U.S. pork industry will have science-based, objectively tested information on odor and gas mitigation products. The industry does not need to waste precious resources on products with unproven or questionable performance record. This work addresses the question of odor emissions holistically by focusing on what changes that are occurring over time in the odor/odorants being emitted and how does the tested additive alter manure properties including the microbial community. Additionally, we tested the hydrogen sulfide and ammonia emissions during the agitation process simulating pump-out conditions. For both gases, the emissions increased significantly as shown in Figure 2. The Midwest is an ideal location for swine production facilities as the large expanse of crop production requires large fertilizer inputs, which allows manure to be valued as a fertilizer and recycled and used to support crop production.

Future Plans

We develop and test sustainable technologies for mitigation of odor and gaseous emissions from livestock operations. This involves lab-, pilot-, and farm-scale testing. We are pursuing advanced oxidation (UV light, ozone, plant-based peroxidase) and biochar-based technologies.

Authors

Baitong Chen, M.S. student, Iowa State University

Jacek A. Koziel*, Prof., Iowa State University (koziel@iastate.edu)

Daniel S. Andersen, Assoc. Prof., Iowa State University

David B. Parker, Ph.D., P.E., USDA-ARS-Bushland

Additional Information

  • Heber et al., Laboratory Testing of Commercial Manure Additives for Swine Odor Control. 2001.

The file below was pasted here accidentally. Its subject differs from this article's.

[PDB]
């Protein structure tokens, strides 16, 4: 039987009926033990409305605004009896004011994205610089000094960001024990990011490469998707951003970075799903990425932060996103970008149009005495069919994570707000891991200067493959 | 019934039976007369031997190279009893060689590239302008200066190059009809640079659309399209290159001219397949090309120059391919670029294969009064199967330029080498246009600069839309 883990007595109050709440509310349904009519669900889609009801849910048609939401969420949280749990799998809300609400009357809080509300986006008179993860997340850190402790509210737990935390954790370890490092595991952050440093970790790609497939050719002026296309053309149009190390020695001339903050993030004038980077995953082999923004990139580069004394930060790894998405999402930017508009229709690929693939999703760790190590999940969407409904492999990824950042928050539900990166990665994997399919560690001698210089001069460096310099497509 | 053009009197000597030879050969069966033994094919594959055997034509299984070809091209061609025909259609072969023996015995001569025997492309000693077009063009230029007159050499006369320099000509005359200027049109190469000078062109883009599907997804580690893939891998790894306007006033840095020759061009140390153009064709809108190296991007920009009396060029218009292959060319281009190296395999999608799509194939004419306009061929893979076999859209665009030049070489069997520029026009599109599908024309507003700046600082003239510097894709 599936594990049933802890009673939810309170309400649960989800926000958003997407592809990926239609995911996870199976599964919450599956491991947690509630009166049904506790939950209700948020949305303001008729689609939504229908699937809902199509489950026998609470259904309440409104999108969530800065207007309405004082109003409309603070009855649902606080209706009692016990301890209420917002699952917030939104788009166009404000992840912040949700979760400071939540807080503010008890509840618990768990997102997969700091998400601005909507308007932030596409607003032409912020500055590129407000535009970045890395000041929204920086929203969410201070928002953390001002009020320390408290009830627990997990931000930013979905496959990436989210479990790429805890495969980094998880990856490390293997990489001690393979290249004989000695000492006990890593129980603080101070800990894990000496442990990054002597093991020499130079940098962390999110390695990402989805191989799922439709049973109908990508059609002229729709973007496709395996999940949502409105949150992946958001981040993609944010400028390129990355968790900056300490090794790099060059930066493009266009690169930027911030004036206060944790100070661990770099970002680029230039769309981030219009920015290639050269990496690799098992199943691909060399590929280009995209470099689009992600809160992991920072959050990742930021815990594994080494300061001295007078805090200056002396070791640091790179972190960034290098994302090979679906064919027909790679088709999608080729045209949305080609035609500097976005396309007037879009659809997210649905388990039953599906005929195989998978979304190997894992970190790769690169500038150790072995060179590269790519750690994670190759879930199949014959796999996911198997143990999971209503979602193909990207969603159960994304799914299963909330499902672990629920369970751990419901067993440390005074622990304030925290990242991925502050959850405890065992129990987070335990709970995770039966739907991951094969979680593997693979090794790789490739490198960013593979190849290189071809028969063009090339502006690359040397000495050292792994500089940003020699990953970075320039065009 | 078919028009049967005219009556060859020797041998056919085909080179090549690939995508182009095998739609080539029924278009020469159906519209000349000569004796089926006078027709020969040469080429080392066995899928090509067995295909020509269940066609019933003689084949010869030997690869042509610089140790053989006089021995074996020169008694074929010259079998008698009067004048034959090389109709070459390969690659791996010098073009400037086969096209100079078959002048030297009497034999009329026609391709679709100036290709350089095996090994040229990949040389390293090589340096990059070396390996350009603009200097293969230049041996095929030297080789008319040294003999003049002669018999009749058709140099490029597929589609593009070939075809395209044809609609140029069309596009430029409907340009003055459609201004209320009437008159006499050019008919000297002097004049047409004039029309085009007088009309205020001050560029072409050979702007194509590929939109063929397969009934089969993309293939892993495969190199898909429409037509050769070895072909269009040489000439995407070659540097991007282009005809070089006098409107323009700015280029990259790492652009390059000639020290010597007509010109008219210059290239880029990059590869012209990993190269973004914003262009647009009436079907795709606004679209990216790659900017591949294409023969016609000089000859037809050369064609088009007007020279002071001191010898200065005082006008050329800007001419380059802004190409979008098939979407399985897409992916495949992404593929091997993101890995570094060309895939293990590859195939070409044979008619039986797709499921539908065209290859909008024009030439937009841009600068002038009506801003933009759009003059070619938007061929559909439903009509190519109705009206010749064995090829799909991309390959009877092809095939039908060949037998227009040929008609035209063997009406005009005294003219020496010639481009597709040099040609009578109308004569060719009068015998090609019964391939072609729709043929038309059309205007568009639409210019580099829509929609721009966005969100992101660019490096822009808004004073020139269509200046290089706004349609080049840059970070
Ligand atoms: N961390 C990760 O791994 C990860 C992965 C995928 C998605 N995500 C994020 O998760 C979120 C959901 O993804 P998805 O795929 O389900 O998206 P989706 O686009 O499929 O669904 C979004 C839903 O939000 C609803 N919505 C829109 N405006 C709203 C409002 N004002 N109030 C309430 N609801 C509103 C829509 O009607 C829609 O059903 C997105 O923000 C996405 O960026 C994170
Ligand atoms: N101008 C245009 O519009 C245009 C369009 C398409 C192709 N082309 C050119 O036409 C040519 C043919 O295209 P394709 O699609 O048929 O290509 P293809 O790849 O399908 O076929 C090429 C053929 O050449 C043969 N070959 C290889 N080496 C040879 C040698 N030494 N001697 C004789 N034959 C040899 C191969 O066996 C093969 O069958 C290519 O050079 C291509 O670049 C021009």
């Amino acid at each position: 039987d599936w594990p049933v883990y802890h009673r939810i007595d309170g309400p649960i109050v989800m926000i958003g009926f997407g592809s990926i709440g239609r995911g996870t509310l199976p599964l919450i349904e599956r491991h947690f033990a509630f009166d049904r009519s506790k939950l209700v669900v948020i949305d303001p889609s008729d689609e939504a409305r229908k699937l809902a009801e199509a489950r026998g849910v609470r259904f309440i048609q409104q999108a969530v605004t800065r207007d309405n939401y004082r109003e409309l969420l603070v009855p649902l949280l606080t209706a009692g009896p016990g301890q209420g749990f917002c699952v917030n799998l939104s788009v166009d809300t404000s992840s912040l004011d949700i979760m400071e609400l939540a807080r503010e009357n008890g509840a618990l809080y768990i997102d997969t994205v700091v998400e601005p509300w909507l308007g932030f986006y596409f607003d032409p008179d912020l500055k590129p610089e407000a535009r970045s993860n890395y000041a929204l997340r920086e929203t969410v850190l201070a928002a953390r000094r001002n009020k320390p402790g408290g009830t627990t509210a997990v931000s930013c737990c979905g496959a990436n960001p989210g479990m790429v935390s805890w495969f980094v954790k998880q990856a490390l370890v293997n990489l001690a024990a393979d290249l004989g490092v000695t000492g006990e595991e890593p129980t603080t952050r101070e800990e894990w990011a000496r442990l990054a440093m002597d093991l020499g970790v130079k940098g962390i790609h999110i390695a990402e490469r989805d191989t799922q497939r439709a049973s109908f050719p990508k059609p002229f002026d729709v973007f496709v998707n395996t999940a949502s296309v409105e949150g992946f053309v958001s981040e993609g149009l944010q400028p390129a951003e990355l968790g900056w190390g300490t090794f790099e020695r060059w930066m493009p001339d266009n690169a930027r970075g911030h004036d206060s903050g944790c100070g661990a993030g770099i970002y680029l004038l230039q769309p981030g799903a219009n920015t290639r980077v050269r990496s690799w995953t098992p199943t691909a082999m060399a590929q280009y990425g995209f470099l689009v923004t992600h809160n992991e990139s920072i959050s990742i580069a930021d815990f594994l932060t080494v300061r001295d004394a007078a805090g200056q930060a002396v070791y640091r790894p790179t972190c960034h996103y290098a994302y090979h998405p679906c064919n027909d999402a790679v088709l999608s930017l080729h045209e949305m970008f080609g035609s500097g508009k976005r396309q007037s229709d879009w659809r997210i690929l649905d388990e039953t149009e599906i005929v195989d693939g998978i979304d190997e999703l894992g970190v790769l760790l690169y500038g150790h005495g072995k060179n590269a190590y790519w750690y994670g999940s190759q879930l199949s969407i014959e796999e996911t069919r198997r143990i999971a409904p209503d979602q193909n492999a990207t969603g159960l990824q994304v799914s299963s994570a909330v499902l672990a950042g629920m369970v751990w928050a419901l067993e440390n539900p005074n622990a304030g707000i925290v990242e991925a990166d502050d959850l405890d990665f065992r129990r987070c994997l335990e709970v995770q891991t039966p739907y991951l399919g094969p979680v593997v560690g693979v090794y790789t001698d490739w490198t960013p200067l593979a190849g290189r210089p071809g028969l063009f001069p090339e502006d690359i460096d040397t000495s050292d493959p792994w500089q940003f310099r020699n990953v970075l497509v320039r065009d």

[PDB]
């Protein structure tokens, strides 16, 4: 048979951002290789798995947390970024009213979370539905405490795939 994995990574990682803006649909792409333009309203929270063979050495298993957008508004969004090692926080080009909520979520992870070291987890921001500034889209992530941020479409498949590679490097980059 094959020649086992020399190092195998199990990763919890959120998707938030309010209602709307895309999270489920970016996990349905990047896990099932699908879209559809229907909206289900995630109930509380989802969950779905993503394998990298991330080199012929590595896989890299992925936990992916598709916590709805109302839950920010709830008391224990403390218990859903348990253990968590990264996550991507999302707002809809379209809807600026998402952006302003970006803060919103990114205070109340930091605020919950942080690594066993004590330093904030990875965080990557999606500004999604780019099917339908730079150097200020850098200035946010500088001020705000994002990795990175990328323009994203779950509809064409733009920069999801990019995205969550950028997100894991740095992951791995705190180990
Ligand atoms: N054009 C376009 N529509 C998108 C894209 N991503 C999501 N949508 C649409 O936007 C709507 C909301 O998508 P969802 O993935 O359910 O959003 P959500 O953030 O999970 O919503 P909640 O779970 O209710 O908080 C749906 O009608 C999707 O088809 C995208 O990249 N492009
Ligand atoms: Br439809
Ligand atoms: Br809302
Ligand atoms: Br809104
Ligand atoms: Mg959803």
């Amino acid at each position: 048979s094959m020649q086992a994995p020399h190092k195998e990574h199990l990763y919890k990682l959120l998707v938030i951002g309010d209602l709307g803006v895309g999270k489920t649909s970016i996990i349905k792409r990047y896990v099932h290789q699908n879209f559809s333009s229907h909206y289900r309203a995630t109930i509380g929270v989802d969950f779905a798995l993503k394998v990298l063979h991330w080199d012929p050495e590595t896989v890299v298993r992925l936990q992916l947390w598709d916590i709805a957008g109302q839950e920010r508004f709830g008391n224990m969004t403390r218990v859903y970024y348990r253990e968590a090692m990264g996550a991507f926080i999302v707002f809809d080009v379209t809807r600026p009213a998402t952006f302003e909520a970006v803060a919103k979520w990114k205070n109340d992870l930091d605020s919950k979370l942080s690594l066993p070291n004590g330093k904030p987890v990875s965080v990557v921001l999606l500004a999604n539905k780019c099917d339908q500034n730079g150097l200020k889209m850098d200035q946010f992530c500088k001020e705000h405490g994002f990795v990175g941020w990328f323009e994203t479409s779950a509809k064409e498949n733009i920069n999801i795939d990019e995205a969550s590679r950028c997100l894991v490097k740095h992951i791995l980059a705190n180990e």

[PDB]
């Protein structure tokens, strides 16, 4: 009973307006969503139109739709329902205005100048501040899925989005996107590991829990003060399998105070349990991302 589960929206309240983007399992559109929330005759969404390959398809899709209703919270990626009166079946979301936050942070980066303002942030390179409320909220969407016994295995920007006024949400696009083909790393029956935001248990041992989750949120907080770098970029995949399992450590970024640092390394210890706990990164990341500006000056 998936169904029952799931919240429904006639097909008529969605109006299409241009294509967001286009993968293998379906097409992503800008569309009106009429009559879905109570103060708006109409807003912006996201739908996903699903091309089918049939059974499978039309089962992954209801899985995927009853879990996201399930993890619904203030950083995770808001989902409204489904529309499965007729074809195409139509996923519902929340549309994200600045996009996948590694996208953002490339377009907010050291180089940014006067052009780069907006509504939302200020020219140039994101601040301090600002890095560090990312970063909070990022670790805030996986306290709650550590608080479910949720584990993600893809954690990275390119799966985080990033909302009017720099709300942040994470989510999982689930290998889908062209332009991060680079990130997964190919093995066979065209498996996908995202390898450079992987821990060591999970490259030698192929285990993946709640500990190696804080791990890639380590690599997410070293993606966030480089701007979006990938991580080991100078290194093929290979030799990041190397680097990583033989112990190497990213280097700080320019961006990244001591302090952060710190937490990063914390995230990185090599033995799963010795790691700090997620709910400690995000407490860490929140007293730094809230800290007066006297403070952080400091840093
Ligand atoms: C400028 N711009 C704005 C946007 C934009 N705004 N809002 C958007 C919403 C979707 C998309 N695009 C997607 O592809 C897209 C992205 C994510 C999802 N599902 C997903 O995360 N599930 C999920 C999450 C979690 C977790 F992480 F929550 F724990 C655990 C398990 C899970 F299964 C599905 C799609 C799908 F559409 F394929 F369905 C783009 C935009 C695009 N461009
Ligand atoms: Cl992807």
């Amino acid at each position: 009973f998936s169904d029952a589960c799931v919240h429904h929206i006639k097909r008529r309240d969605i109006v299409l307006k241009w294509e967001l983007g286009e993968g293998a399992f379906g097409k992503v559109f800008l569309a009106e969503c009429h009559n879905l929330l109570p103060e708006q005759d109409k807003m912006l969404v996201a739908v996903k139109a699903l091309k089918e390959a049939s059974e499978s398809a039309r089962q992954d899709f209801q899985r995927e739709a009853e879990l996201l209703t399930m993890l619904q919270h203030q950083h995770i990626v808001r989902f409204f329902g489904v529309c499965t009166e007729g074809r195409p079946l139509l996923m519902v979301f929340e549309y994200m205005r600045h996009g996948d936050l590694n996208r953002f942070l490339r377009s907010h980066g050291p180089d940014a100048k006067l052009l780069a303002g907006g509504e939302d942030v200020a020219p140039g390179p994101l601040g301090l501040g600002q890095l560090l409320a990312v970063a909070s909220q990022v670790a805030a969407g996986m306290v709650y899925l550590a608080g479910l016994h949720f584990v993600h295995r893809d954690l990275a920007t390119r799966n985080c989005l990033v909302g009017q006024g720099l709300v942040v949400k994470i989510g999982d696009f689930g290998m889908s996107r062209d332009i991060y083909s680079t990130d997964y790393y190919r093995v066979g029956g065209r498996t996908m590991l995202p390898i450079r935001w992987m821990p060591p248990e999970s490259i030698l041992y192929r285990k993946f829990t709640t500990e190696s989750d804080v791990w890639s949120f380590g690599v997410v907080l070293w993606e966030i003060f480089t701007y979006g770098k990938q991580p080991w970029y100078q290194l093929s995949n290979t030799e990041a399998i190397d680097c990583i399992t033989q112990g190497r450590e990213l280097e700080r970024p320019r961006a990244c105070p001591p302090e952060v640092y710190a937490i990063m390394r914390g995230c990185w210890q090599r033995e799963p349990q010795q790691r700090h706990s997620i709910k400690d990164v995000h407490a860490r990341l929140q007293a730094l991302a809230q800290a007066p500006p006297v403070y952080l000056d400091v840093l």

• Lemay, S., Stinson, R., Chenard, L., and Barber, M. Comparative Effectiveness of Five Manure Pit Additives. Prairie Swine Centre and the University of Saskatchewan.
  • 2017 update – Air Quality Laboratory & Olfactometry Laboratory Equipment – Koziel’s Lab. doi: 10.13140/RG.2.2.29681.99688.
  • Maurer, D., J.A. Koziel. 2019. On-farm pilot-scale testing of black ultraviolet light and photocatalytic coating for mitigation of odor, odorous VOCs, and greenhouse gases. Chemosphere, 221, 778-784; doi: 10.1016/j.chemosphere.2019.01.086.
  • Maurer, D.L, A. Bragdon, B. Short, H.K. Ahn, J.A. Koziel. 2018. Improving environmental odor measurements: comparison of lab-based standard method and portable odour measurement technology. Archives of Environmental Protection, 44(2), 100-107.  doi: 10.24425/119699.
  • Maurer, D., J.A. Koziel, K. Bruning, D.B. Parker. 2017. Farm-scale testing of soybean peroxidase and calcium peroxide for surficial swine manure treatment and mitigation of odorous VOCs, ammonia, hydrogen sulfide emissions. Atmospheric Environment, 166, 467-478. doi: 10.​1016/​j.​atmosenv.​2017.​07.​048.
  • Maurer, D., J.A. Koziel, J.D. Harmon, S.J. Hoff, A.M. Rieck-Hinz, D.S Andersen. 2016. Summary of performance data for technologies to control gaseous, odor, and particulate emissions from livestock operations: Air Management Practices Assessment Tool (AMPAT). Data in Brief, 7, 1413-1429. doi: 10.1016/j.dib.2016.03.070.

Acknowledgments